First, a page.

For those wondering about what’s wrong with the World Health Organization, this Wall Street Journal op-ed from Lanhee J. Chen should explain the issues:
The World Health Organization isn’t just “China centric,” as President Trump called it on Tuesday. It is also broken and compromised. The WHO fell short in its dithering reaction to the 2014 Ebola outbreak in West Africa, which claimed more than 11,000 lives. Now its response to the coronavirus pandemic shows it is willing to put politics ahead of public health. The way the WHO has consistently acted to placate China’s leaders makes clear the need for fundamental reform.
The U.S. is the biggest financial contributor to the WHO—more than $400 million in 2019, when China sent only $44 million, according to the U.S. State Department. Mr. Trump suggested that the U.S. might hold its funding while his administration takes a “good look” at what the country is getting for its money. He and Congress should go further.
While Washington pays, Beijing works behind the scenes to influence WHO leaders. The current director-general, Tedros Adhanom Ghebreyesus, was backed strongly by the Chinese government during his campaign for the job. Mr. Tedros was a controversial pick, dogged by allegations of having covered up cholera outbreaks in his native Ethiopia, where he served as health minister (2005-12) and foreign minister (2012-16). During those years, China invested in Ethiopia and lent it billions of dollars. Shortly after winning his WHO election, Mr. Tedros traveled to Beijing and lauded the country’s health-care system: “We can all learn something from China.”
Under Mr. Tedros’s leadership, the WHO has accepted China’s falsehoods about the coronavirus and helped launder them into respectable-looking public-health assessments.
On Jan. 14, before an official WHO delegation had even visited China, the group parroted Beijing’s claim that there was “no clear evidence of human-to-human transmission.” Two weeks later, after China had reported more than 4,500 cases of the virus and over 70 people in other countries were sick with it, Mr. Tedros visited China and heaped praise on its leaders for their “transparency.”
Recall that China waited six weeks after patients first saw symptoms in Wuhan to institute a lockdown there. During this time Chinese authorities censored and punished physicians who tried to sound the alarm, repeatedly denied that the virus could be transmitted between humans, and held a public banquet in Wuhan for tens of thousands of families. In the meantime, more than five million people left or fled Wuhan, according to the city’s mayor. This included the patient with the first confirmed case of the virus in America.
The WHO finally declared a public-health emergency on Jan. 30, after nearly 10,000 cases of the virus had been confirmed. China’s reported figures rose in early February to more than 17,000 infections and 361 deaths, yet Mr. Tedros rebuked Mr. Trump for restricting travel from China and urged other countries not to follow suit. He called the virus’s spread outside China “minimal and slow.” It took until March 11 for the WHO to declare a pandemic. By that point the official world-wide case count was 118,000 people in 114 countries.
China’s influence is also apparent in the WHO’s exclusion of Taiwan. The WHO didn’t even bother replying to Taiwanese inquiries in December about whether the coronavirus could, contrary to Beijing’s claims, be transmitted between humans.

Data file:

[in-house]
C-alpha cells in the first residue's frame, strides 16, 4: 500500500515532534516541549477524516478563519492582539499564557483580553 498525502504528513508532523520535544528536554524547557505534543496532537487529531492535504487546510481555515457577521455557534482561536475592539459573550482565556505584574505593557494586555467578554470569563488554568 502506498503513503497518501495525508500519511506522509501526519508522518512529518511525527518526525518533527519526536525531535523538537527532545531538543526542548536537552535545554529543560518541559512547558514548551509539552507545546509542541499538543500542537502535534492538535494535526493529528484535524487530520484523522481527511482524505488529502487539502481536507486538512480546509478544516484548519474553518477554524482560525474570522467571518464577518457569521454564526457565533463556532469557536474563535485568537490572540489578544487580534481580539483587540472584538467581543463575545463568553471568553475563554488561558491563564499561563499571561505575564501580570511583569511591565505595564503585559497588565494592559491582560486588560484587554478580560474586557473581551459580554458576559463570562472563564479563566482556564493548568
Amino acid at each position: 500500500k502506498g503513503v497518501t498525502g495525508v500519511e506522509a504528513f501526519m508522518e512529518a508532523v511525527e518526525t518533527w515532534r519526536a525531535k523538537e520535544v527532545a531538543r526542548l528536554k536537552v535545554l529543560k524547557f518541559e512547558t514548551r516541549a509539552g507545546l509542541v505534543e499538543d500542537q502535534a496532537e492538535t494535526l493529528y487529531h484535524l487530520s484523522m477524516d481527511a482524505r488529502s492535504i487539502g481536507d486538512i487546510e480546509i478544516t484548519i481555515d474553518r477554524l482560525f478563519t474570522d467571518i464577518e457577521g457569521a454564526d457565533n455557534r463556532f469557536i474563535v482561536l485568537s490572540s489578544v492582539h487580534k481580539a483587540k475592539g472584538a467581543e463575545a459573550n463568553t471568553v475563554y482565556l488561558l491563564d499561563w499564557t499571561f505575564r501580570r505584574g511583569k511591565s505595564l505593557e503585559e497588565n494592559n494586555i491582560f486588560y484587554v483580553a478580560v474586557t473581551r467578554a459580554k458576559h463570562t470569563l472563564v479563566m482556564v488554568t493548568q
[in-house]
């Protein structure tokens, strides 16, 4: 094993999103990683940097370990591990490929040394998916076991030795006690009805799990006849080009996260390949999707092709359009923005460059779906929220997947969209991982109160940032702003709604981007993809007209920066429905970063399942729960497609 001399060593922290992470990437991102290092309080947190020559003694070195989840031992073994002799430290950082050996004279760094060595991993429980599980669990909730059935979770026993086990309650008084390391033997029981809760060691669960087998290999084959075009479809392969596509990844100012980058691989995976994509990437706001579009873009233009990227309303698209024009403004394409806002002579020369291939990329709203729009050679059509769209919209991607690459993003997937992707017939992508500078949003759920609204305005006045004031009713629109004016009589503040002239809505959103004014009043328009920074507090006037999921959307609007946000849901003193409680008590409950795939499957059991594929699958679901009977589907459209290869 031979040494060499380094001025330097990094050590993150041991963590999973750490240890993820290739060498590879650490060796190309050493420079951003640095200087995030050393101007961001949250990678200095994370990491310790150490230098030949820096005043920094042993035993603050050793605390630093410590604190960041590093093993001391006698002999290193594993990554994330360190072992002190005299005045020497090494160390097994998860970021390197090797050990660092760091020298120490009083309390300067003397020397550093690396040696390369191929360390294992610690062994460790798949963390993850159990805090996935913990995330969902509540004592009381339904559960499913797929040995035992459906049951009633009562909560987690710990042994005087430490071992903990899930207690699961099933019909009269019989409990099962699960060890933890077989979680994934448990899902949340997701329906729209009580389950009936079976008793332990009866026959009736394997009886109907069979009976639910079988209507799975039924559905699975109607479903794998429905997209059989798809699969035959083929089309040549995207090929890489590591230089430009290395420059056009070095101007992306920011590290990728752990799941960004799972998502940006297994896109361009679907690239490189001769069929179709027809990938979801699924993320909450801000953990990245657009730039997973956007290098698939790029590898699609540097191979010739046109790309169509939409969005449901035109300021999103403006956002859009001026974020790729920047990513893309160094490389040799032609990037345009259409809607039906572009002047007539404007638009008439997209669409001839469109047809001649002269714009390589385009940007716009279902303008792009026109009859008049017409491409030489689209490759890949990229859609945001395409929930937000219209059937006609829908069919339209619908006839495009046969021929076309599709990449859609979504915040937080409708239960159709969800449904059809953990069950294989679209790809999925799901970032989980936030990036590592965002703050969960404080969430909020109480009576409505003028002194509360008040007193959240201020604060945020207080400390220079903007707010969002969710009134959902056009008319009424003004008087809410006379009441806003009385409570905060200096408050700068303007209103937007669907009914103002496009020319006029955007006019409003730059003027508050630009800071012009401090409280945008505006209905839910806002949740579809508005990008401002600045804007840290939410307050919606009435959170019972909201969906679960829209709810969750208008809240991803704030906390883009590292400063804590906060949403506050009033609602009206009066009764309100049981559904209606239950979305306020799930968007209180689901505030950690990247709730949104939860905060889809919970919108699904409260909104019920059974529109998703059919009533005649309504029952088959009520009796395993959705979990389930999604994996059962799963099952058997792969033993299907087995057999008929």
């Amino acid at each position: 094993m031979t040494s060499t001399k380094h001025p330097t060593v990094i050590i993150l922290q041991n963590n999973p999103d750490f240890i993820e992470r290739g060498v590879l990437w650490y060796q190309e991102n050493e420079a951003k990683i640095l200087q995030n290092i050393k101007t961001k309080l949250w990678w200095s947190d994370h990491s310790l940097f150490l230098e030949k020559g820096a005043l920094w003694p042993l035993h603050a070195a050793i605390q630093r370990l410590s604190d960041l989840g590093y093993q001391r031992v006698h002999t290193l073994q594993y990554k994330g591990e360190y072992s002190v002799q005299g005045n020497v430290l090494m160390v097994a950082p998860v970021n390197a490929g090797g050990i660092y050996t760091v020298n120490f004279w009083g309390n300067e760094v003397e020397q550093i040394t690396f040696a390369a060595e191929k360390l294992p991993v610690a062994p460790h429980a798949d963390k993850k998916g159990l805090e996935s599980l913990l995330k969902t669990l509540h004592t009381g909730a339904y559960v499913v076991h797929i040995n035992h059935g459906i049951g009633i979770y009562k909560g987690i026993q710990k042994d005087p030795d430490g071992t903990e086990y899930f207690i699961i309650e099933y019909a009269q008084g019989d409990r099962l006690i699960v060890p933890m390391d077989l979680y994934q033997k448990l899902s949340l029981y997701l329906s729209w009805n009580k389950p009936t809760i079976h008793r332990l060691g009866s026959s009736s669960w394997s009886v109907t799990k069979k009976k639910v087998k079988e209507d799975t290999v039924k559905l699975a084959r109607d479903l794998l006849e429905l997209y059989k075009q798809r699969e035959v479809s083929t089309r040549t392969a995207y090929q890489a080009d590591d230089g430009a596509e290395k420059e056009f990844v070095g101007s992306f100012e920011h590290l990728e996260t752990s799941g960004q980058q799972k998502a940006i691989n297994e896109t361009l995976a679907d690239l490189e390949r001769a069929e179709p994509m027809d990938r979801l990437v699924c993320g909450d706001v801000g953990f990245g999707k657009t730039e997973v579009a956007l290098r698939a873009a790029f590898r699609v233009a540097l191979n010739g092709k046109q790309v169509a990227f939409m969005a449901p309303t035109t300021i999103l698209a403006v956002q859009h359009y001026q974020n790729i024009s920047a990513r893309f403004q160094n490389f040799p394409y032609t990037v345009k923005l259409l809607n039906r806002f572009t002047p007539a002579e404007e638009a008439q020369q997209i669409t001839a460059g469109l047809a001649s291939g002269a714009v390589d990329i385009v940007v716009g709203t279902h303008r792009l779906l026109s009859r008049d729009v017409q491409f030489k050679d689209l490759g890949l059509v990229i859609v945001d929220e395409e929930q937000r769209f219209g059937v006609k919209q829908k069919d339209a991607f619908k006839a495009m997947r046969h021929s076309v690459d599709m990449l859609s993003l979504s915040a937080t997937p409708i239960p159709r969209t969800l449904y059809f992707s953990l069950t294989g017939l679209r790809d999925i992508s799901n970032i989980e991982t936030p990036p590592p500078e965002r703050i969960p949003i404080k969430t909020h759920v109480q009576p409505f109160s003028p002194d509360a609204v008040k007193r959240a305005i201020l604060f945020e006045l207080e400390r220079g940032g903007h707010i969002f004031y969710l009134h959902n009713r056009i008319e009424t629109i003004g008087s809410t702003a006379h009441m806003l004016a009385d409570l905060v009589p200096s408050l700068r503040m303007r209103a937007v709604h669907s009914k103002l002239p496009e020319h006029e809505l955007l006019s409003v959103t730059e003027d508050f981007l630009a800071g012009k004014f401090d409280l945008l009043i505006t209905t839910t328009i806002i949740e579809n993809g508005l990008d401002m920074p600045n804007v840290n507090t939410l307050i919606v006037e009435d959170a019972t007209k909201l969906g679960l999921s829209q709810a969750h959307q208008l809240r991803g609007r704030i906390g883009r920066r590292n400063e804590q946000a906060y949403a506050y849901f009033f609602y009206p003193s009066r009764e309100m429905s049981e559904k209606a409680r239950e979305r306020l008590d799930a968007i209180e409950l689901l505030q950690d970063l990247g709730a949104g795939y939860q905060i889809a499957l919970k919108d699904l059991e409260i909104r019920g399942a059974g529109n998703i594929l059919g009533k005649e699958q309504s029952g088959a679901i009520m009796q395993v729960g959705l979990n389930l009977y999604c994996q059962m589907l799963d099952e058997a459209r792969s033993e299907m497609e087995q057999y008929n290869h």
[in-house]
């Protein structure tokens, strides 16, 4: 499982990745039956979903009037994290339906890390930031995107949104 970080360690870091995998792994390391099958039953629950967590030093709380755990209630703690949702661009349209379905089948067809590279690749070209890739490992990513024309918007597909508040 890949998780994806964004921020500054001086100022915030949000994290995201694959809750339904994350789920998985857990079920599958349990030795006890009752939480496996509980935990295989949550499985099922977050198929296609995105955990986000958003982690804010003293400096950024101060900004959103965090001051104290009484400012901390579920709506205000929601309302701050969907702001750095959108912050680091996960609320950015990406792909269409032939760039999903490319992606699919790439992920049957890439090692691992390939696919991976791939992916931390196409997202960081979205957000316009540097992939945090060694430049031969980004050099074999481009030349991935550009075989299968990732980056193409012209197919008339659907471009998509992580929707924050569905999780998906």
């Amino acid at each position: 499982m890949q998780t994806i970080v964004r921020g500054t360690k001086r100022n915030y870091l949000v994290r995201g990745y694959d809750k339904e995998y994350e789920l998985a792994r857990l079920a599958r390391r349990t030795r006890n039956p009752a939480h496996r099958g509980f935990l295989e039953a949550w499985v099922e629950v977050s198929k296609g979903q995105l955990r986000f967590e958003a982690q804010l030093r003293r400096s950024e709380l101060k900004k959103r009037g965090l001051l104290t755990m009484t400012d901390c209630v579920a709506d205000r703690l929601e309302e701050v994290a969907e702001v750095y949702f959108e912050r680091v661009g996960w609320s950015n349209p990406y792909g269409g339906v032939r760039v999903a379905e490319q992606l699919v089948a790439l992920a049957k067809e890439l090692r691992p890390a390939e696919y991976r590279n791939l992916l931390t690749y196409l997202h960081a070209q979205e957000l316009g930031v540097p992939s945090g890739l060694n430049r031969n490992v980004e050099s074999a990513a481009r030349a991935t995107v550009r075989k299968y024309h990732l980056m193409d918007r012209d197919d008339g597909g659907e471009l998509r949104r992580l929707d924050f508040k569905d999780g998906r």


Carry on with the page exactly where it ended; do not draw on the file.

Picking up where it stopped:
Last month a Hong Kong TV reporter asked Bruce Aylward, who leads the WHO-China Joint Mission on Coronavirus, if the organization would reconsider its refusal to allow Taiwan to join. Dr. Aylward, on a remote video connection, sits silent and expressionless for nearly 10 seconds before the reporter prompts him again: “Hello?”
“I’m sorry,” he finally says, “I couldn’t hear—I can’t hear your question, Yvonne.”
“Let me repeat the question,” she says.
“No, that’s OK. Let’s move to another one then.”
When she presses him on Taiwan, he terminates the connection. The reporter calls back and tries a different tack: “I just want to see if you can comment a bit on how Taiwan has done so far in terms of containing the virus.”
His reply: “Well, we’ve already talked about China, and, you know, when you look across all the different areas of China, they’ve actually all done quite a good job.”
The exchange demonstrates how the WHO prioritizes politics over public health. It has internalized Beijing’s view of Taiwan and seeks to praise China’s leaders at every turn. And at no point during the crisis has the WHO substantively investigated the Chinese regime’s claims about the virus or been transparent about the thinking behind its decisions.
As the biggest financial contributor to the WHO, the U.S. has the leverage to push for radical reform. Congress should condition all future funding on the WHO’s explaining in detail how it reaches its public-health decisions and rigorously and independently investigating the extent of disease outbreaks.
The U.S. should work aggressively to change the culture and leadership of the WHO. The Trump administration took a good first step in January by creating a special envoy at the State Department focused on countering China’s attempts to control international organizations. The WHO’s next director-general must not be a rubber stamp for Beijing.
If the WHO not only does not decrease risk but actually increases it and if it does not reduce the transactional costs of dealing with international health problems, it does not perform any function to which we should subscribe. Time for it to go.